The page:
J.E. Berkowitz’ 253,000-square-foot manufacturing facility in Pedricktown, New Jersey. The plant features advanced glass fabrication equipment and employs more than 200 people. The facility becomes the eighth manufacturing location for Consolidated Glass Holdings.

Paul Cody

president and CEO of Consolidated Glass Holdings

What made JEB an attractive acquisition candidate for CGH?
To start, there was the reputation of the company. We were competing with J.E. Berkowitz in the market, and had great respect for the company because of its capabilities and its quality. Arthur has invested in the business, helping to raise the level of quality and service, [and] pushing it to a level ahead of the competition. You see this in their facility, with the investment in equipment, like new furnaces and in quality control instrumentation.

We also looked at J.E. Berkowtiz’ capabilities. J.E. Berkowitz brings capabilities that we didn’t have previously. For example, J.E. Berkowitz is good at large projects of monumental size that we weren’t capable of handling. Now we are able to service customers from small service organizations to major glazing companies.

There is also some collaboration [between existing CGH businesses and J.E. Berkowitz] to be gained. J.E. Berkowitz has a national presence, with work across the country and even some international work. We may be able to find synergies with our existing security offerings.

As someone with roots outside of the glass industry, when did you first become familiar with J.E. Berkowitz?
I first met with Arthur when I was new in the industry in 2013. [Mark Levine, Consolidated Glass Holdings CFO] and I got an invitation from Arthur to come and meet him, tour the plant and learn about the company. We walked away from that meeting thinking that we would like to someday have facilities like that, or, thinking that sometime [the businesses] might be able to come together.

What was CGH’s message to J.E. Berkowitz employees during the acquisition process?
We met with J.E. Berkowitz employees prior to announcing the deal. We communicated that we are excited and honored to be joining forces. We are excited to collectively build a team and a great organization with focus on quality and customer service. And, we are excited to be doing business together.

There is always a nervousness when a company is being sold, particularly when a family-owned business is being sold after all these years. But, we expressed that we are excited to have them on board and that we look at this as a growth initiative. There is no cost cutting taking place—not in this case. Instead, we plan to learn from things that they’ve done, and to give them the opportunity in a larger organization to grow personally and professionally.

What is your message to JEB customers? Will anything change for them?
The main message to customers is that they will have a lot more to draw from as part of the greater CGH organization. Through one company they can now get high-end security products, bent, tempered or laminated glass. They can go to one source to complete any large complicated project. Also, the concentration of plants in the Northeast increases our flexibility in capacity. We will be able to do things quickly—have things on a more planned-out basis. Some types of jobs might not have been attractive to a company like J.E. Berkowitz previously, but now they have the capability to fulfill and execute those jobs.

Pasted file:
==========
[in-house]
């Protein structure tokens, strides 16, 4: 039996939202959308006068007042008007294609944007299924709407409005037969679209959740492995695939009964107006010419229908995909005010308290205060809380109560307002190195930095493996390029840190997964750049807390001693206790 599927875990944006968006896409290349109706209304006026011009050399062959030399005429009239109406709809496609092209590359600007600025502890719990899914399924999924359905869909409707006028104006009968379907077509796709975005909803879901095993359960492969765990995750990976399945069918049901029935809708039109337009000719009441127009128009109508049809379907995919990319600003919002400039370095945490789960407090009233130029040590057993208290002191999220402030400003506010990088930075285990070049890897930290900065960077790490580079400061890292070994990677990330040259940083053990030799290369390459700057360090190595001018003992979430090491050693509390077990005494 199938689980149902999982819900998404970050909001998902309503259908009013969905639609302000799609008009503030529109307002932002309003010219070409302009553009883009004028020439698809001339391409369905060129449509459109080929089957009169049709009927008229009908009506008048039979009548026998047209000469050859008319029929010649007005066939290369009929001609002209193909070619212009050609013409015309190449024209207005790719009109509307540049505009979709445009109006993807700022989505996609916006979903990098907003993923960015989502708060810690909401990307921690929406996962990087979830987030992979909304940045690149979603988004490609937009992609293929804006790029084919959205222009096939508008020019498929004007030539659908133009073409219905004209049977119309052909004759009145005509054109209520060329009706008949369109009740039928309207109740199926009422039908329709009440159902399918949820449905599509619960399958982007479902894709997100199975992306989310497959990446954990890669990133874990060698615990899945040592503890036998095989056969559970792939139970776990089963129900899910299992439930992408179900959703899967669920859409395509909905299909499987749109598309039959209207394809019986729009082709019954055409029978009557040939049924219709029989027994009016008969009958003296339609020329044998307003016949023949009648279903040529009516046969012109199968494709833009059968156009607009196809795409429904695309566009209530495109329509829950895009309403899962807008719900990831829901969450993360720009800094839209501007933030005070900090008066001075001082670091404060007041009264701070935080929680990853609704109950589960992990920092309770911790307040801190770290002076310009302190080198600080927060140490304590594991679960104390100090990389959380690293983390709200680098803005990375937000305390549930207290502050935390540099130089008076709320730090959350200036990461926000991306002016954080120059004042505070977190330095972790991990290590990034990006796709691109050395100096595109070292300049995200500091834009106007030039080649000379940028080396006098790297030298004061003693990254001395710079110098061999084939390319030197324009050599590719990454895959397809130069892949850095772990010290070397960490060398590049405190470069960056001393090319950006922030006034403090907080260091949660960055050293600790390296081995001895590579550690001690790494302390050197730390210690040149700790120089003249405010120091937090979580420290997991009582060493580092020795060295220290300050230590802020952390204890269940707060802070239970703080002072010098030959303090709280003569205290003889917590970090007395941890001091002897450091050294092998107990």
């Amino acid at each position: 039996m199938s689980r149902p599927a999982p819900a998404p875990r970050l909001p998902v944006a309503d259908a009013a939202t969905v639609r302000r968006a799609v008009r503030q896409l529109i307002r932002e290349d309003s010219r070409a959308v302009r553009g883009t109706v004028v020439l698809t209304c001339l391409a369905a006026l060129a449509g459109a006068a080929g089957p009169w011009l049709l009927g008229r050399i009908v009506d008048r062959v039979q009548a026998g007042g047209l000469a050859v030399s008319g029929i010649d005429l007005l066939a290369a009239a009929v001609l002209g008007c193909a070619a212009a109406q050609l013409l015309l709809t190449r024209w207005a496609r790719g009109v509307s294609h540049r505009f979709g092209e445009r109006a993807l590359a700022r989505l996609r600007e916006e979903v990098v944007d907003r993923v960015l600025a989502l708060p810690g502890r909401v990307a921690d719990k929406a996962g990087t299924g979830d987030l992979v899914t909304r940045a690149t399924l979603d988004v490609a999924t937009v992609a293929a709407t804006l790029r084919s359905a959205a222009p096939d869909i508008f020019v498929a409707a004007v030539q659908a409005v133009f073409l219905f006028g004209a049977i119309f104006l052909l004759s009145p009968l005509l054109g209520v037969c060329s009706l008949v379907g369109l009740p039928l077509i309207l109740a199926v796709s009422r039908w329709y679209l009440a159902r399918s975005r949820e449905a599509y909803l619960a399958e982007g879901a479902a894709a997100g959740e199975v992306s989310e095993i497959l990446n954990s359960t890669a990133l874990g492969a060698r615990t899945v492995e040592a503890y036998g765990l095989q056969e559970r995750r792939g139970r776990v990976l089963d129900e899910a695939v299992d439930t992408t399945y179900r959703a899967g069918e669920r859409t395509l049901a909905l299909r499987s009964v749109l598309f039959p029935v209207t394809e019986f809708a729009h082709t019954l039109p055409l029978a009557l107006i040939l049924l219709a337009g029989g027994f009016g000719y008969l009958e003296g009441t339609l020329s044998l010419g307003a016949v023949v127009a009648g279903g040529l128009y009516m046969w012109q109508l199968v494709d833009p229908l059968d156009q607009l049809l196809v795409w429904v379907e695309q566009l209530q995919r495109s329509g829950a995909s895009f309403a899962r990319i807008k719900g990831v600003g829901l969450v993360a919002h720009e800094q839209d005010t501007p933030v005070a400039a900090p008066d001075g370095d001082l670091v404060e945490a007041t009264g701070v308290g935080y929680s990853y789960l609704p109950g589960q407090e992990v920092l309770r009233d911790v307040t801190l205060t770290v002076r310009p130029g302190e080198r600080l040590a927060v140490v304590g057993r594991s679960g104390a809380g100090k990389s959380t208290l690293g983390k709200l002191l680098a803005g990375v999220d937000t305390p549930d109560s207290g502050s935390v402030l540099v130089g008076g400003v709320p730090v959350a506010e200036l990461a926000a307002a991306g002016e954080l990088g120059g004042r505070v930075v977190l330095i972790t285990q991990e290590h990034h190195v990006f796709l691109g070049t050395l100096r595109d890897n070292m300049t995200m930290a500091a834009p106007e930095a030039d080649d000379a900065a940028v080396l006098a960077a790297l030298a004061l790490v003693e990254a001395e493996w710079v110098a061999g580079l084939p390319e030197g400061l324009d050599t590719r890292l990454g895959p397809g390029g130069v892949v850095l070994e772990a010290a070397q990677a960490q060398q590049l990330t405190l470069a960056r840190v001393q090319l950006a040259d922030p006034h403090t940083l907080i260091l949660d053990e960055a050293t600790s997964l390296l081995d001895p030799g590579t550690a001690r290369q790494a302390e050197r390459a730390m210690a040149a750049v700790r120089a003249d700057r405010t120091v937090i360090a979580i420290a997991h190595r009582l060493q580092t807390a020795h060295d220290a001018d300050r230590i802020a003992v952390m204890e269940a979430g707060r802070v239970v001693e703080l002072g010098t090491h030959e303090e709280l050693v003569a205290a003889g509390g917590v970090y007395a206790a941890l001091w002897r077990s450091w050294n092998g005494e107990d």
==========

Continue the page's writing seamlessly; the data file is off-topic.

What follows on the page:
Will customers continue to work with their current sales representatives?
Initially, they will continue with the same sales person. But, in the long term, we don’t want two people calling on the same customers. We want to take advantage of the full sales organization. So, at some point there will be some rationalization. This will not be a head count reduction, but an account reconciliation.

Glass Magazine featured the growth of CGH in the April 2015 edition. What changes have taken place at the company since then, in addition to this acquisition?
We continue to form the CGH company. [In 2015], the company had a lot of independent organizations coming together. We have made good progress, and are headed toward being an integrated operating organization. We have extensive market knowledge and talent across the organization, from the security side of the business to the commercial fabrication side, and we’re seeing a lot of collaboration across the company.

Additionally, we’ve continued to make investments in existing plants. We’ve added a bent tempering furnace at Dlubak, invested in a furnace and cutting line in Texas, and added other equipment in other various locations.

Does CGH have any other immediate plans for growth?
Nothing immediate. After this [deal] we’re taking a breath, but as opportunities pop up, we will continue to look. We are looking to grow the business organically.

In recent years, the glass industry in North America has witnessed quite a bit of consolidation. What is your response to concerns about industry consolidation?
Consolidation is not a bad thing. There are certainly a lot of independent fabricators still out there, and I don’t know that they will ever go away. The independent companies out there are doing very well. I know people get nervous as competition gets smaller. But there will always be competition, and customers will always be able to vote with their purchase order. Every day is an election day, and customers still have a fair amount of choices. They can go with those that have the best value.

There are opportunities for customers with larger entities. The larger industry companies—and we have become one of those companies—have a lot of capabilities in terms of bandwidth and flexibility. Depending on the type of customer, whether it be a window manufacturer or a large glazing contractor, there are benefits of dealing with a single entity. A large company has the capability, capacity and flexibility to execute larger, more complex jobs.